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NEW YORK — Randy Vásquez allowed himself a few extra beats to savor the scene as he long-tossed across the Yankee Stadium outfield early on Friday evening, sensing the energy of a sellout crowd filtering in. It was the first Major League game he’d ever attended, and it would begin when he stepped on the mound.
Promoted from Triple-A Scranton/Wilkes-Barre to fill in while Domingo Germán completes his suspension, the 24-year-old Vásquez performed capably in his debut against a stacked Padres lineup, receiving little support as the Yankees’ bats were held down in a 5-1 loss.
“Going out there and warming up, getting ready for the start, I took a moment and looked around,” Vásquez said through an interpreter. “You can see how majestic Yankee Stadium is. There were so many thoughts coming into my mind at that moment. I thanked God for this opportunity and my family, who helped me so much to get here.”
Juan Soto admired a long fifth-inning two-run homer hit into the right-field second deck off Vásquez, who is rated as the No. 12 prospect in the Yankees’ organization by MLB Pipeline.
“It felt great facing those guys,” Vásquez said. “You understand the players they are, and at the same time, you’re competing against those guys in that moment.”
With his grandfather, uncles and cousins among a festive gathering of 46,724 that arrived upon summer’s doorstep to embrace the beginning of a holiday weekend, Vásquez scattered four hits over 4 2/3 innings, walking three and striking out six in an 84-pitch effort.
“I told him after the game, ‘It’s on us as an offense, not getting you a couple of runs when you’re going up against a lineup like that,’” said Yankees captain Aaron Judge. “You hold them scoreless for a while, then Soto does his thing and gets them two. I was excited to see it; we’ve got a lot of young prospects coming up that we’re going to see over the next couple of years.”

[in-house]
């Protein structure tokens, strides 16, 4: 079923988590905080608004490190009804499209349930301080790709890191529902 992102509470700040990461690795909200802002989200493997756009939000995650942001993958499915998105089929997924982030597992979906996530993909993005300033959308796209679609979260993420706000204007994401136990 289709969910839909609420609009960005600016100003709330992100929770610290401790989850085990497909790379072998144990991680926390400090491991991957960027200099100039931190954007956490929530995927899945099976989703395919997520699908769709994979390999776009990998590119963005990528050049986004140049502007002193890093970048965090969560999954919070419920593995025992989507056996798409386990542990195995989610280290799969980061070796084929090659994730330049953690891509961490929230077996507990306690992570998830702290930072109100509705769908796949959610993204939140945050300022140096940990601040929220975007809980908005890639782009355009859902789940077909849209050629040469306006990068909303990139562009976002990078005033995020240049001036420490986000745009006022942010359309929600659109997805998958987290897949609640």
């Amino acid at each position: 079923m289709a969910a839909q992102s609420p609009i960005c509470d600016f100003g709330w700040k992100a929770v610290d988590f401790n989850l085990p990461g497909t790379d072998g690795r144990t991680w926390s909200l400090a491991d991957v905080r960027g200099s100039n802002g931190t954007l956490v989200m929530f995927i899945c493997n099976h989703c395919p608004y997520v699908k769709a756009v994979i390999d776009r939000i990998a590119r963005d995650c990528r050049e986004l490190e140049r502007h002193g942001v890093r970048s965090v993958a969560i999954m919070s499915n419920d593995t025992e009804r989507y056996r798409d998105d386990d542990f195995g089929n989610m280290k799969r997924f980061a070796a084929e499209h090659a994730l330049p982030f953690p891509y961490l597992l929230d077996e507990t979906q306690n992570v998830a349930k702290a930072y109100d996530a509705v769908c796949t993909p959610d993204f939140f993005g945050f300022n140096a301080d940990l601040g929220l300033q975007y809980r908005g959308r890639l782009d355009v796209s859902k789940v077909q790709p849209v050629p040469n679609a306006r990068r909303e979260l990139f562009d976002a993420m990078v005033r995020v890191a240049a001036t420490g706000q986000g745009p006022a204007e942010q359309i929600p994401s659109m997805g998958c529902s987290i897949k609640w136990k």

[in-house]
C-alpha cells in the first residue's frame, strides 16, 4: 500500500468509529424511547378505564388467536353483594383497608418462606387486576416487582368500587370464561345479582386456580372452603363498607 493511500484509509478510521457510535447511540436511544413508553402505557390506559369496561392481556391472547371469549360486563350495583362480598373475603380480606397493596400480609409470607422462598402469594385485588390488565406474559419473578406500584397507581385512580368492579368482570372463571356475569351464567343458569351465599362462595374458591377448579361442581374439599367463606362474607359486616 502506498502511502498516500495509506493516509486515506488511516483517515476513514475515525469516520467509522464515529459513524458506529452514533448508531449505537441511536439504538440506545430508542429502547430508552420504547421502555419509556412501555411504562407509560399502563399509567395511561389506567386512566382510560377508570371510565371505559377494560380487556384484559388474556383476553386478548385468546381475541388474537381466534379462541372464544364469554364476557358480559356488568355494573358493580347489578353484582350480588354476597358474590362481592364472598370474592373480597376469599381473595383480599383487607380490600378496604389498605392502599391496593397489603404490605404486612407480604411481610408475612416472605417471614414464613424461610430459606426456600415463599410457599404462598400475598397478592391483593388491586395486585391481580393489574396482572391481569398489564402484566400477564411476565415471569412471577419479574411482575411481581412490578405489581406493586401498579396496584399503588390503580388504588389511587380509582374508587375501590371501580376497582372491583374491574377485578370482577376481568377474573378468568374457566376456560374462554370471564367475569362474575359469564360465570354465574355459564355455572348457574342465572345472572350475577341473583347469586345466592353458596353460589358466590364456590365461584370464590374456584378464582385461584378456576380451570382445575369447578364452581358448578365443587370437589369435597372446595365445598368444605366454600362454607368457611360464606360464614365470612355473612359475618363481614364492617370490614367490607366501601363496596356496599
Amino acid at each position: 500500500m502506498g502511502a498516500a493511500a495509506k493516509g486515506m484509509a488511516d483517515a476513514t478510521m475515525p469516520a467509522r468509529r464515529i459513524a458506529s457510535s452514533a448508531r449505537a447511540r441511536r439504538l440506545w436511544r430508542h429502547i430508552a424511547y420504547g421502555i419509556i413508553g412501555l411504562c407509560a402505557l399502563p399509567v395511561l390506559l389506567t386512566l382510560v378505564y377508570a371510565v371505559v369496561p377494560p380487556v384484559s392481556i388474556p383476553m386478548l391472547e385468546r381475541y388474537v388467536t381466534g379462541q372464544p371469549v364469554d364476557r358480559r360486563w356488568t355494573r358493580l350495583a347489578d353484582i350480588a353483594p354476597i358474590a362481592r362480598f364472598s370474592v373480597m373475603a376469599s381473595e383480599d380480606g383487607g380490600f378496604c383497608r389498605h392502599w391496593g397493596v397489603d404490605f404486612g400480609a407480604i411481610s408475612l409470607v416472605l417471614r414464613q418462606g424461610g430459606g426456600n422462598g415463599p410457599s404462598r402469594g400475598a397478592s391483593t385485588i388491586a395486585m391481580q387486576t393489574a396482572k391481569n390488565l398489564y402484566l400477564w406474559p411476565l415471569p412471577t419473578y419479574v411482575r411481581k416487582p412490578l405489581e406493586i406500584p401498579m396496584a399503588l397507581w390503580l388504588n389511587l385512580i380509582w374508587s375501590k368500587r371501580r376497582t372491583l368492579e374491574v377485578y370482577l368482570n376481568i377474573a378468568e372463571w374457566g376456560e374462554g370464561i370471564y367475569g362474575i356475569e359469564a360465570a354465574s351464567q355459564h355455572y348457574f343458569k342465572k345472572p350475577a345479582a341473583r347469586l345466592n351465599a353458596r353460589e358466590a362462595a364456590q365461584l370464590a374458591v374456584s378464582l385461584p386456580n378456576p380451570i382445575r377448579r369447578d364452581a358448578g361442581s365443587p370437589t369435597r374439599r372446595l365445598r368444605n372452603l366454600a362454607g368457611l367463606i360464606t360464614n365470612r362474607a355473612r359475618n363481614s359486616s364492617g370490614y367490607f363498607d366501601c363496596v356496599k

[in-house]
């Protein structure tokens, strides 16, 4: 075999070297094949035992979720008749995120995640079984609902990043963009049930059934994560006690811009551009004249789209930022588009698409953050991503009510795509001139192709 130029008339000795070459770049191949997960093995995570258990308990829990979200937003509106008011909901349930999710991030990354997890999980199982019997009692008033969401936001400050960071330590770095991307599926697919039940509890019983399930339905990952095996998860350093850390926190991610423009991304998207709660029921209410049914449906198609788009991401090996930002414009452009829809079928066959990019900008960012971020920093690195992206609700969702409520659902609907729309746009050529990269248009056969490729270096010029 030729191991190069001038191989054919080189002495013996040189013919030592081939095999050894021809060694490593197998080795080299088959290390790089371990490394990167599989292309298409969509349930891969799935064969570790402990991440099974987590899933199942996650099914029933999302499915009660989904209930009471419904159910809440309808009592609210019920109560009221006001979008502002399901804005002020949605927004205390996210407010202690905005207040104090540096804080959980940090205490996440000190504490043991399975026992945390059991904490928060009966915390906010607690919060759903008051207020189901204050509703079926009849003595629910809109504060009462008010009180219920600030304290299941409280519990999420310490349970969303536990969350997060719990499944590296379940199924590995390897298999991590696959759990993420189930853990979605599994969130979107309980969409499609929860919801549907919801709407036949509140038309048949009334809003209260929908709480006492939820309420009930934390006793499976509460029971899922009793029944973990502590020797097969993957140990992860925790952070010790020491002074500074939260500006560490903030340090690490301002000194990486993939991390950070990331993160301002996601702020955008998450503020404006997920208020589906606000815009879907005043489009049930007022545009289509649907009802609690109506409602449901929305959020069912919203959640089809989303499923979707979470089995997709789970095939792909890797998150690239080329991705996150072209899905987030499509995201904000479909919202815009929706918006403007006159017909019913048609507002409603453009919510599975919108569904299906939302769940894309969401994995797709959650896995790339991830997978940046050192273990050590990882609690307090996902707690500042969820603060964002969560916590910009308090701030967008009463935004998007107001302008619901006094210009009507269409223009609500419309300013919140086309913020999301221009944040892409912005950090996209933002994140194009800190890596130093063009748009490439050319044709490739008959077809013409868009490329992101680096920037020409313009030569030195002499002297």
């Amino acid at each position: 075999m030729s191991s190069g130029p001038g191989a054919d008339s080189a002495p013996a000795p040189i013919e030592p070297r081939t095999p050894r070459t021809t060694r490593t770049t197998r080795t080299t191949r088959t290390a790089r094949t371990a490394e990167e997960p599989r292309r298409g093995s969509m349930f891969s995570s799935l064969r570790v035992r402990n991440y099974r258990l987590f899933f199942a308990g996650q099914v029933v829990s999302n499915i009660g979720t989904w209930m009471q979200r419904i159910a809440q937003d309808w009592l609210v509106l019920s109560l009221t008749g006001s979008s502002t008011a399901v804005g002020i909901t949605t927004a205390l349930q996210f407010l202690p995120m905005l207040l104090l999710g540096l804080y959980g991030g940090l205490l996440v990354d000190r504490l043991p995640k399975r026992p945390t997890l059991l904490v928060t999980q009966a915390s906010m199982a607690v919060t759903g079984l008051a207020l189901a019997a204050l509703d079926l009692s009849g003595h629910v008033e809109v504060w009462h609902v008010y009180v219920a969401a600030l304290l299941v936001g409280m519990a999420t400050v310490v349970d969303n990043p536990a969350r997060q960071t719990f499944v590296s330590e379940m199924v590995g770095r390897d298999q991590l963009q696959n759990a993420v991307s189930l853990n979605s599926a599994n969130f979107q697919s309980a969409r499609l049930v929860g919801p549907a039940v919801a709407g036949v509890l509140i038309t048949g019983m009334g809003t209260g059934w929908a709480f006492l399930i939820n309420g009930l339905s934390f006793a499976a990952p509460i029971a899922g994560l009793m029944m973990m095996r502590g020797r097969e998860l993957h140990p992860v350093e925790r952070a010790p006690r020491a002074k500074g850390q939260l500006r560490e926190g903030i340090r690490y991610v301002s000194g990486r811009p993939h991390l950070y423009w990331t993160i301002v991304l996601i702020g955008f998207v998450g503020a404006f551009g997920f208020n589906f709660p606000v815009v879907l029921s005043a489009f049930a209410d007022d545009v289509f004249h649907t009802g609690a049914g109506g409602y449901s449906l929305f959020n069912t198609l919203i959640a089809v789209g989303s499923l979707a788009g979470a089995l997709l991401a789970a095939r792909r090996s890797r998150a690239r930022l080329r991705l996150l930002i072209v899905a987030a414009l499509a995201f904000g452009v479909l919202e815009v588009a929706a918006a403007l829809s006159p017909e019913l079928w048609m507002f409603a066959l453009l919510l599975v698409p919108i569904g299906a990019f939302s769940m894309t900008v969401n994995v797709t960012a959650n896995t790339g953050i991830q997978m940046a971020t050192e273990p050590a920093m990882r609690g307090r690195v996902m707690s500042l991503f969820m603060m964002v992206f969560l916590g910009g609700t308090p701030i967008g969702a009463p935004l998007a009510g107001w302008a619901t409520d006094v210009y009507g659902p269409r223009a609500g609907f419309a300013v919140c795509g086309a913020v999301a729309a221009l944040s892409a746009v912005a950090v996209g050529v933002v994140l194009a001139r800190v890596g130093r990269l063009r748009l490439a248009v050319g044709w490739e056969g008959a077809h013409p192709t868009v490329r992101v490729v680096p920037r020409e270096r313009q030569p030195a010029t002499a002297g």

Vásquez , who was optioned to Triple-A after the game, is the 12th Yankee in the last 16 seasons (since 2008) to debut as a starting pitcher. Before Jhony Brito on April 2 of this season, the most recent examples were Luis Gil (2021) and Deivi García (2020).
“We’ve been following this kid since last year, when he was in Double-A,” said Carlos Mendoza, the Yankees’ bench coach, who served as acting manager on Friday. “We saw a little bit of him in Spring Training. It’s not easy to come in here for the first time ever, attending a big league game and you’re facing a pretty good lineup. Overall, I thought he handled it really well.”
“I found out about an hour before the game. As soon as we got done with batting practice, Boonie called me in the office and told me about it,” Mendoza said. “Honestly, I was a little surprised. I didn’t know all the details of it. I was just told that I was managing.”
The Yanks were limited to six hits over 6 1/3 innings by Padres starter Joe Musgrove, with the only run that the right-hander permitted coming on a sixth-inning Anthony Rizzo groundout. The Bombers have been held to one run in each of the last two nights, after scoring at least six runs in four of their previous five games.
“It’s just about us capitalizing when we get pitches over the plate, not trying to expand too much,” said Judge, who extended his on-base streak to 13 games with a sixth-inning double. “Staying in our zone, staying in our lanes. When we do that, we’re a good offense. When we expand a little bit and miss our mistakes, it’s tough to beat [teams], especially with the pitching staff they’ve got over there.”
Fernando Tatis Jr. launched a two-run homer into the second deck in left field facing Ron Marinaccio in the sixth inning, prompting loud jeers (and some out-of-town cheers).
With gyrations and flexes once he returned to his position, Tatis Jr. also embraced the running commentary from fans in the right-field seats, many of whom referenced the 80-game suspension for performance-enhancing drug use he received last August.
“I think he was locked in; he was ready to go,” Judge said. “He was able to sit on a pitch there and drive it when they needed him to. That’s the difference right there.”